Category Good Enough Mothering?


Lurking in the shadows of this discourse about lone mothers and the underclass is an issue that we believe must be addressed head on: the issue of human agency, or in this instance, specifically, women’s agency. Right-wing ideologues, conservative politicians and anti­feminists lay much of the blame for the perpetuation of the underclass through lone motherhood on the agency exercised by women; they have no trouble suggesting that women make choices to have children outside marriage, and without the support of a man. Defenders of lone mothers in recent debates, however, particularly the poverty lobby and feminists, have found it much harder to acknowledge women’s agency.7 In challenging the individualizing of the problems associated with lone motherhood, their focus has been on the material, structural constraints that operate on poor, working-class women. In order to refute the claims of writers such as Murray and Halsey, they seem to have thought it necessary to emphasize the lack of choices open to women with few educational qualifications in run-down inner cities. They implicitly suggest that agency is something reserved for the well – off and educated, and that while small numbers of women may be choosing to become lone mothers, most lone mothers are the ‘victims’ of their social circumstances.

This position is made explicit by Lash (1994) in his discussion of the processes of individualization and reflexive modernization that can be discerned in contemporary western societies. He criticizes the thesis advanced by Beck (1994) and Giddens (1994) that agency is progressively being freed from structure and that individuals are increasingly engaging in the reflexive construction of their own life narratives, less hindered by tradition and structure than at previous moments in history. His challenge to Beck and Giddens takes the ‘single mother in the urban ghetto’ as the prime exemplar of the limits of reflexive modernization:

[J]ust how ‘reflexive’ is it possible for a single mother in an urban

ghetto to be? Ulrich Beck and Anthony Giddens write with insight

on the self-construction of life narratives. But just how much freedom from the ‘necessity’ of ‘structure’ and structural poverty does this ghetto mother have to construct her own ‘life narratives’?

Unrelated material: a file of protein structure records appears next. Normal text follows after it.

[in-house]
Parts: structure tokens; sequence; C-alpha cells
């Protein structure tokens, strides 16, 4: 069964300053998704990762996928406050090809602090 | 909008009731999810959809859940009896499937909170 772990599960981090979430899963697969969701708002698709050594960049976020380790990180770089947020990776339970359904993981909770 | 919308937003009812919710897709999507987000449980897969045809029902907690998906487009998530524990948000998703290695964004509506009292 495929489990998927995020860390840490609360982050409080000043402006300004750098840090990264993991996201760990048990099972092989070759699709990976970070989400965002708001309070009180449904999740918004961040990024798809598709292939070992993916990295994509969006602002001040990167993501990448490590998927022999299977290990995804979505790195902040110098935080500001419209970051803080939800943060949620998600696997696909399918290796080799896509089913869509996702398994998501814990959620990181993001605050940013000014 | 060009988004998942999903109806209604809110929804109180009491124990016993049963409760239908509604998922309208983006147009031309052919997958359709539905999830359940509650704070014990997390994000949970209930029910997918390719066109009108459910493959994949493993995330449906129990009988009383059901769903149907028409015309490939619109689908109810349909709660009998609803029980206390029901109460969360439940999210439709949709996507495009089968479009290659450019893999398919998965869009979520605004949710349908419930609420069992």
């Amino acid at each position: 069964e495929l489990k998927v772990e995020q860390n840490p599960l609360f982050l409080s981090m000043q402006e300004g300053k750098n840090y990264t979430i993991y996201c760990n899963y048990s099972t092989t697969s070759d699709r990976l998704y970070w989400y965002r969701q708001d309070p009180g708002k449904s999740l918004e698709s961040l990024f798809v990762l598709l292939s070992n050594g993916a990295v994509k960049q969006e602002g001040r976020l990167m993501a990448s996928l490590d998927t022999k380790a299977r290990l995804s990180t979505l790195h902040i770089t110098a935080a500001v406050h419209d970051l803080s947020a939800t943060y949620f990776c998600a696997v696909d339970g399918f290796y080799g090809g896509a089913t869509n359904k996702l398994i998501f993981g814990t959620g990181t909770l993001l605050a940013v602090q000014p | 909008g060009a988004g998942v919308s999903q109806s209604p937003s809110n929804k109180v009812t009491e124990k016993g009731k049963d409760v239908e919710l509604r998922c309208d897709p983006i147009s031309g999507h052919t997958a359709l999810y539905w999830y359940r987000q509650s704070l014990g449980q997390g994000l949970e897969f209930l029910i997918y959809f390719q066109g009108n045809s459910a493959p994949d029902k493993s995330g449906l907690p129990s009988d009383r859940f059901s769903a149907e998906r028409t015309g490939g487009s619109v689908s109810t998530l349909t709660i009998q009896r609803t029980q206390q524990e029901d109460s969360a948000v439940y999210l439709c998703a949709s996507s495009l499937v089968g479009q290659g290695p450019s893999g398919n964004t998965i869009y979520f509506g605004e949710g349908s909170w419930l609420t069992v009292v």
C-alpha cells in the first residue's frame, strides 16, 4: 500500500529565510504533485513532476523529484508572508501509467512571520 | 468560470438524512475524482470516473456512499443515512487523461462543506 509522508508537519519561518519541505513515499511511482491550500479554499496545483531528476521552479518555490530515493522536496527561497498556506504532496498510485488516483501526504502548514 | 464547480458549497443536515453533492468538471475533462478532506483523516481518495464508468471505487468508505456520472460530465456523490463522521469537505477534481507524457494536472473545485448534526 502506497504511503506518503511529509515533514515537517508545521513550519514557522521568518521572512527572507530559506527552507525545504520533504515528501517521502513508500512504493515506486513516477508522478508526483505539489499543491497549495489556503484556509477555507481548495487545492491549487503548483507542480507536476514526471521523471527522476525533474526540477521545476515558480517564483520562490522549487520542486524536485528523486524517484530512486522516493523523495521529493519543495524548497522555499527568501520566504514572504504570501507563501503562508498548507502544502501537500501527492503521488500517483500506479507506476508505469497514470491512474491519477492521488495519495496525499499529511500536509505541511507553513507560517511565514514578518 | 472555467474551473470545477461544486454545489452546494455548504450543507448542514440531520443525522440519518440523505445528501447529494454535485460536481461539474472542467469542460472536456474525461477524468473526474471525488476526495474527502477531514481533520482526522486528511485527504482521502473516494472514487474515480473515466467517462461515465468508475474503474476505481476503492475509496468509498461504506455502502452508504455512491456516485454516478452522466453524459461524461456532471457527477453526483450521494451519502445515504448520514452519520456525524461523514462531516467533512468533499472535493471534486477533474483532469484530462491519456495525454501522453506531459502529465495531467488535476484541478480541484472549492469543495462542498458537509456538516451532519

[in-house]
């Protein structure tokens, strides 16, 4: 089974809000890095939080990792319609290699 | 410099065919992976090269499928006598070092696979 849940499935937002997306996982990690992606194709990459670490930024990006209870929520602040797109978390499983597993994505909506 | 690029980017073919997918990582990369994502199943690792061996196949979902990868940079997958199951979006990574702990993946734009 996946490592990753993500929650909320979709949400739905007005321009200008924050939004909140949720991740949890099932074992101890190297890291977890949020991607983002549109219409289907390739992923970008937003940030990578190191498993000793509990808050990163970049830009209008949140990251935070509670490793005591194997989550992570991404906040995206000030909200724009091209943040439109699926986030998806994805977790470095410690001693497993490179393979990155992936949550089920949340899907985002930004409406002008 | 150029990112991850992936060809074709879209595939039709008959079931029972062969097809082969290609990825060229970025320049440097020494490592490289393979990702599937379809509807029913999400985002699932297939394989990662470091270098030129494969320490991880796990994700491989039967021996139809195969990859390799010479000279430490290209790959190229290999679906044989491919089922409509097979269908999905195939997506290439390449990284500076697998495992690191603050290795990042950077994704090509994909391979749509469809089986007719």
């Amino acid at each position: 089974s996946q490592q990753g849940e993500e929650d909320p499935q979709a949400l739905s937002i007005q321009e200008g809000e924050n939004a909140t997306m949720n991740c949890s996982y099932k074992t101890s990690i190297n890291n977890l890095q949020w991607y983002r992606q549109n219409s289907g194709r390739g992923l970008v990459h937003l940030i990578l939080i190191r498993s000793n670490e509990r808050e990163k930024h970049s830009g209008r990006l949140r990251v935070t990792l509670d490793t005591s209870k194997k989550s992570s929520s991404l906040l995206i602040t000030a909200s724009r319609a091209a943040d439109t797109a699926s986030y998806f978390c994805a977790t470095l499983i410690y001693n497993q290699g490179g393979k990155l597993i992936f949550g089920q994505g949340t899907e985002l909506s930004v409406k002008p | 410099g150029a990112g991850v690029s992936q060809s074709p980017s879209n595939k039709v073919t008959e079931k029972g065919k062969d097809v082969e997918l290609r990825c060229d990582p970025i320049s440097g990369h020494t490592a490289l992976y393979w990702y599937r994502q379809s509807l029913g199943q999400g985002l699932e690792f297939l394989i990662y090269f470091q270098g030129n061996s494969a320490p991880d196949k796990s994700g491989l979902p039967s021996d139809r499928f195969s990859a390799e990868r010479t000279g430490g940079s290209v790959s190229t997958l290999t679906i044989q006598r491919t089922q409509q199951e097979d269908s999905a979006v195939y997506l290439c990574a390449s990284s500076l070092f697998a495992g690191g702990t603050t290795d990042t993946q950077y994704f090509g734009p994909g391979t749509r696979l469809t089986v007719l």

(Lash 1994:120)

While we would not wish to suggest that women living in inner-city ‘ghettos’ can choose to escape structural poverty (but nor, probably, would Beck or Giddens), we do believe that there are women living in situations of structural poverty who are exercising agency, and consciously deciding to have children without depending on a male partner. In this sense they are undoubtedly reflexively constructing their own ‘life narratives’, and are not just the victims of their social circumstances. Moreover, they are not behaving very differently from middle-class unmarried women who are choosing to have children; the main difference is their poorer material circumstance. Working-class women with few educational qualifications who choose to have children outside marriage clearly make use of the meagre resources available to them to facilitate their decision: these resources include social housing and welfare benefits.

Thus we are in agreement with Beck and Beck-Gernsheim (1995) who argue that a ‘new type of unmarried mother’ is emerging, for whom a traditional partnership with a man is unnecessary. They cite Burkart et al. (1989), writing about Germany, where the rate of births outside marriage is considerably lower than in Britain or the United States:

An illegitimate child is less and less the unwanted pregnancy of earlier years, and ever more frequently the planned pregnancy of women over 25. Extra-marital fertility, then, is less and less a ‘misfortune’ of young women and rather an obviously planned or at least consciously accepted decision of older women.

(Burkart et al. 1989:34, cited in Beck and Beck-Gernsheim